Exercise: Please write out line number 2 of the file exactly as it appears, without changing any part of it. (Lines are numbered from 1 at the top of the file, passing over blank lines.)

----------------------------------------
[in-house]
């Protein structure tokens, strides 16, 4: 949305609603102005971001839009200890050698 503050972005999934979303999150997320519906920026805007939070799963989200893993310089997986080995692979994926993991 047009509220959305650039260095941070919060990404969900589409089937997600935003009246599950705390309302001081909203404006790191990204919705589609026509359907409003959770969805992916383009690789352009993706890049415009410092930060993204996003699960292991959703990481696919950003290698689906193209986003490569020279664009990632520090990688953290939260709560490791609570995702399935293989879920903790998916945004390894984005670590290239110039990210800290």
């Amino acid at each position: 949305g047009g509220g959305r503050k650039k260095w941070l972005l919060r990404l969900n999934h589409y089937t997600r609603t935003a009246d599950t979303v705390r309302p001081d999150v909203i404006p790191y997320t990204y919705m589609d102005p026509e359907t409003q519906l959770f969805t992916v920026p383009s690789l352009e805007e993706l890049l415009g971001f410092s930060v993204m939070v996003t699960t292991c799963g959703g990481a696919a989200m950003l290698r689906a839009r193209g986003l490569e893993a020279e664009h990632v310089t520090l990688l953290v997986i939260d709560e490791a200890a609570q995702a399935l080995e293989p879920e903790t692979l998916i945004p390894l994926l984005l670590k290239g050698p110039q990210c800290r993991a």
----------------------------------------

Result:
């Protein structure tokens, strides 16, 4: 949305609603102005971001839009200890050698 503050972005999934979303999150997320519906920026805007939070799963989200893993310089997986080995692979994926993991 047009509220959305650039260095941070919060990404969900589409089937997600935003009246599950705390309302001081909203404006790191990204919705589609026509359907409003959770969805992916383009690789352009993706890049415009410092930060993204996003699960292991959703990481696919950003290698689906193209986003490569020279664009990632520090990688953290939260709560490791609570995702399935293989879920903790998916945004390894984005670590290239110039990210800290």